A Catholic Monthly Magazine

The First Martyr of Oceania – St Peter Chanel

Fr Justin Taylor sm

St Peter Chanel was born on 12 July 1803, the fifth of eight children, in a farming family with a small-holding in south-eastern France. The area was still troubled by the political instability that followed the Revolution. That, plus the need to help on the farm, meant his primary schooling was rather fragmented.

In his early teens the parish priest helped him with special lessons in the presbytery, so that in 1819, aged 16, he was ready to begin his four years of secondary education at the minor seminary at Meximieux. He progressed to the major seminary at Brou in 1824, to be ordained on 15 July 1827, at the age of 24, as a priest for the Belley diocese. For his first year of priesthood he was assistant in a medium sized town, already thinking seriously about applying for an apostolate in the foreign missions. Then followed three years as parish priest in a small country town where the Church was still in disarray a generation after the Revolution. With quiet zeal, tact and compassion he transformed it. Underlying his approach was his personal motto, ‘To love Mary and bring others to love her.’

Photo: Studio of St John the Baptist

In 1831, at 28, with his bishop’s agreement, he joined the small group of diocesan priests in the dioceses of Belley and Lyons, who had hopes of starting a Society of Mary. Its most prominent members were Jean-Claude Colin and Marcellin Champagnat, who was responsible for establishing a branch of teaching brothers. There were also sisters, founded by Jeanne-Marie Chavoin, and groups of laypeople. Among the Marists’ declared aims was to undertake foreign missions. At this stage, however, the priests were occupied in giving parish missions and in running the minor seminary in Belley, which also doubled as a college for boys who had no thought of a priestly vocation. Peter joined the staff of this college, where, in 1832, he became its spiritual director.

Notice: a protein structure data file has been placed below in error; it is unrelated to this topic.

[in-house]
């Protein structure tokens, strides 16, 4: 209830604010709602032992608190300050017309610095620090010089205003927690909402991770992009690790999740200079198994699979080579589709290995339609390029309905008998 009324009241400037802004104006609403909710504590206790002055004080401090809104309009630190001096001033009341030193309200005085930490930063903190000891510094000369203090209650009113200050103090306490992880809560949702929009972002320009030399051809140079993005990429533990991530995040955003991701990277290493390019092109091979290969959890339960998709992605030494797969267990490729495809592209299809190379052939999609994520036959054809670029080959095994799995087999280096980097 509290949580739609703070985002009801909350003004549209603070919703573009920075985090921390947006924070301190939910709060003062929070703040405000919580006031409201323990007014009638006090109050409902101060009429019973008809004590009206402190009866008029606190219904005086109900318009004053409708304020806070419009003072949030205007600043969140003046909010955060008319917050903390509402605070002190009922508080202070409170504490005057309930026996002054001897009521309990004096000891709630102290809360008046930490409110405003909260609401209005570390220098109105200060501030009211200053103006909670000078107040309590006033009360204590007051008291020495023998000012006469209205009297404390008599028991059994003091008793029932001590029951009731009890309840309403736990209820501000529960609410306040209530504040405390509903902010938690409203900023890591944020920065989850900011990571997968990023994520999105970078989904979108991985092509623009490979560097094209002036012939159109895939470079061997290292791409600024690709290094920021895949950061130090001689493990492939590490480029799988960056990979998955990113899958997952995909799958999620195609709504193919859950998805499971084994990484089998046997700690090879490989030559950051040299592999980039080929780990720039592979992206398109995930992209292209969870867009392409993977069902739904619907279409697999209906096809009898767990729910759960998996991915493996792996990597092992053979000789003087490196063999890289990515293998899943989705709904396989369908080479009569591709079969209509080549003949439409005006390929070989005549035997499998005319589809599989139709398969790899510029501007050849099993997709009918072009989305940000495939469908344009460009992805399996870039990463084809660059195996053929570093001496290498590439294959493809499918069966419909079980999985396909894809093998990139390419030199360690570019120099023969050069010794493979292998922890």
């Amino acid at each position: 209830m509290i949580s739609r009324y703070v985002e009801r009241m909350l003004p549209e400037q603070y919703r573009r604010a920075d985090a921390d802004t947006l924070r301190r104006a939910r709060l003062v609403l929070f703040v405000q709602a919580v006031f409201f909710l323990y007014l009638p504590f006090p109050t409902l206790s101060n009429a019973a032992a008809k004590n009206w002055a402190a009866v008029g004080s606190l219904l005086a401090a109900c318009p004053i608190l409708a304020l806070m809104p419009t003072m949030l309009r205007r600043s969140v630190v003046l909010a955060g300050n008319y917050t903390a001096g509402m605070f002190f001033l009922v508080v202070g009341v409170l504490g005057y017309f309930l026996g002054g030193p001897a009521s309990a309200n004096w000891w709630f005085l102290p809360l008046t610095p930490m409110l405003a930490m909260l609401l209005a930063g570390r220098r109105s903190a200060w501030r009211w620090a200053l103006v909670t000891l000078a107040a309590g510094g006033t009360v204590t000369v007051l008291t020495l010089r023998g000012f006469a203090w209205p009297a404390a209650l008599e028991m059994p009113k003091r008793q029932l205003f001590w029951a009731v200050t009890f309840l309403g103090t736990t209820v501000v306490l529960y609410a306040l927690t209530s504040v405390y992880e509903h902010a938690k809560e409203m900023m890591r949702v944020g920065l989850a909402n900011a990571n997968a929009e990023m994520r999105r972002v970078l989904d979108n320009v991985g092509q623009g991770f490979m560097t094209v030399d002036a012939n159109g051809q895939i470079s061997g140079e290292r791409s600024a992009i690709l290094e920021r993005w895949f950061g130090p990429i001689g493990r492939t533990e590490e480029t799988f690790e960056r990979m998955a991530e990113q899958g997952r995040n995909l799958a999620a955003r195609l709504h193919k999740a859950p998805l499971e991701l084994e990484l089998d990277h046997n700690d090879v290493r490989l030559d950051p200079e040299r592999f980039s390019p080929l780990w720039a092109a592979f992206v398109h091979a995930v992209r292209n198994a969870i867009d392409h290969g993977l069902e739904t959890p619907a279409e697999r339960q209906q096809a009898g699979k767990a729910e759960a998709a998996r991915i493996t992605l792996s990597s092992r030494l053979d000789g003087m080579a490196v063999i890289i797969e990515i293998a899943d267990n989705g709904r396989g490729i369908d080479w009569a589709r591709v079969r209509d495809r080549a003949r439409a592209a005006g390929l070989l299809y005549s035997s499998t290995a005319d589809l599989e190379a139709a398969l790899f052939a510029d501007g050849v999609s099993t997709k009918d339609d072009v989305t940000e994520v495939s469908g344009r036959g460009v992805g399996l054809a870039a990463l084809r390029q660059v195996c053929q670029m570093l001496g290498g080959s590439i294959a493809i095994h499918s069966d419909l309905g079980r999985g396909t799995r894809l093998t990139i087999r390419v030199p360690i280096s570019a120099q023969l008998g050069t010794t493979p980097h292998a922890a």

Plaque at the base of St Peter Chanel’s statue in Cuet, France, the town of his birth, showing his motto.

ln 1833 Peter accompanied Fr Colin and another priest to Rome to ask the Pope’s approval for their planned Society of Mary. They left Rome empty-handed. After Peter’s return, he became vice-superior and effective head of the college at Belley. In this position he was not exactly a success, a fact of which he was himself painfully aware.

Papal approval of the priests’ branch of the Society of Mary was finally given in April 1836 when the Marists accepted responsibility for new missions in the little-known south-west Pacific. Peter was one of the first group of Marist priests who met for the retreat that culminated in the election of Jean-Claude Colin as General and the first professions on September 24th.

Window in St Patrick’s, The Rocks, Sydney, dated before St Peter Chanel’s canonisation

Given his long interest in foreign missions, it is not surprising that Peter offered his name for Oceania. He was chosen to be one of the first band of missionaries, four priests and three catechist brothers, who had been trained by Champagnat, under the leadership of Bishop Pompallier, vicar apostolic of Western Oceania and later first bishop of Auckland. Having visited his family and slipped away in the early morning, Peter made for Lyons and on 15 October, with his companions, took part in a service of consecration to Mary before her statue in the shrine of Fourvière.